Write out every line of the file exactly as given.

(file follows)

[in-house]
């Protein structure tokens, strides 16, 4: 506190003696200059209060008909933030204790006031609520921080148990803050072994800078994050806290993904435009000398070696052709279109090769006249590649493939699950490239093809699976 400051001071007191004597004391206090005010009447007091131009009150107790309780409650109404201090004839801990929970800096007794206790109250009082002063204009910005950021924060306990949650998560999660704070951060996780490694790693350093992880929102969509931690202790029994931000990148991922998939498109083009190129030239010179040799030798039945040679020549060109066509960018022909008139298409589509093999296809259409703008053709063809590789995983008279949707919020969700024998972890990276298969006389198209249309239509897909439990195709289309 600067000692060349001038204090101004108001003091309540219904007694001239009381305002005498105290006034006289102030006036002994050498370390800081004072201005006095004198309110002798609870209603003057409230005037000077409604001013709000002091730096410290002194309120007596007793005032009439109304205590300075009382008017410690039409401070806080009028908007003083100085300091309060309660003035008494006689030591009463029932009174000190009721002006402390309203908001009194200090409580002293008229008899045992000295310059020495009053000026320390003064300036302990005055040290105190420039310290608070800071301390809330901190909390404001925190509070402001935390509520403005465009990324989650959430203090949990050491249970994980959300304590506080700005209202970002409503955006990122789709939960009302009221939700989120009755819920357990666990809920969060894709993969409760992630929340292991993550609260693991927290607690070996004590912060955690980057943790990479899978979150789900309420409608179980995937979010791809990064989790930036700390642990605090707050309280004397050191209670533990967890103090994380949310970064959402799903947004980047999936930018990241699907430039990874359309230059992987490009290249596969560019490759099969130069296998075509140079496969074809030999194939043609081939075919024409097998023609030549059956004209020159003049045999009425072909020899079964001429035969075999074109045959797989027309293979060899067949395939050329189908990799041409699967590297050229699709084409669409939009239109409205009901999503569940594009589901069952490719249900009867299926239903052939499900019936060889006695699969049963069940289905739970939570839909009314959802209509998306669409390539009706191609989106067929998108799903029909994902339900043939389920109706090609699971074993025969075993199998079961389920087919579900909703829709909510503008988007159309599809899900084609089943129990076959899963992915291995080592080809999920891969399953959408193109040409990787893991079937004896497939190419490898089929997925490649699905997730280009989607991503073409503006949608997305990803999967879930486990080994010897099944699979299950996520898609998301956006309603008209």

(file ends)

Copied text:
[in-house]
């Protein structure tokens, strides 16, 4: 506190003696200059209060008909933030204790006031609520921080148990803050072994800078994050806290993904435009000398070696052709279109090769006249590649493939699950490239093809699976 400051001071007191004597004391206090005010009447007091131009009150107790309780409650109404201090004839801990929970800096007794206790109250009082002063204009910005950021924060306990949650998560999660704070951060996780490694790693350093992880929102969509931690202790029994931000990148991922998939498109083009190129030239010179040799030798039945040679020549060109066509960018022909008139298409589509093999296809259409703008053709063809590789995983008279949707919020969700024998972890990276298969006389198209249309239509897909439990195709289309 600067000692060349001038204090101004108001003091309540219904007694001239009381305002005498105290006034006289102030006036002994050498370390800081004072201005006095004198309110002798609870209603003057409230005037000077409604001013709000002091730096410290002194309120007596007793005032009439109304205590300075009382008017410690039409401070806080009028908007003083100085300091309060309660003035008494006689030591009463029932009174000190009721002006402390309203908001009194200090409580002293008229008899045992000295310059020495009053000026320390003064300036302990005055040290105190420039310290608070800071301390809330901190909390404001925190509070402001935390509520403005465009990324989650959430203090949990050491249970994980959300304590506080700005209202970002409503955006990122789709939960009302009221939700989120009755819920357990666990809920969060894709993969409760992630929340292991993550609260693991927290607690070996004590912060955690980057943790990479899978979150789900309420409608179980995937979010791809990064989790930036700390642990605090707050309280004397050191209670533990967890103090994380949310970064959402799903947004980047999936930018990241699907430039990874359309230059992987490009290249596969560019490759099969130069296998075509140079496969074809030999194939043609081939075919024409097998023609030549059956004209020159003049045999009425072909020899079964001429035969075999074109045959797989027309293979060899067949395939050329189908990799041409699967590297050229699709084409669409939009239109409205009901999503569940594009589901069952490719249900009867299926239903052939499900019936060889006695699969049963069940289905739970939570839909009314959802209509998306669409390539009706191609989106067929998108799903029909994902339900043939389920109706090609699971074993025969075993199998079961389920087919579900909703829709909510503008988007159309599809899900084609089943129990076959899963992915291995080592080809999920891969399953959408193109040409990787893991079937004896497939190419490898089929997925490649699905997730280009989607991503073409503006949608997305990803999967879930486990080994010897099944699979299950996520898609998301956006309603008209």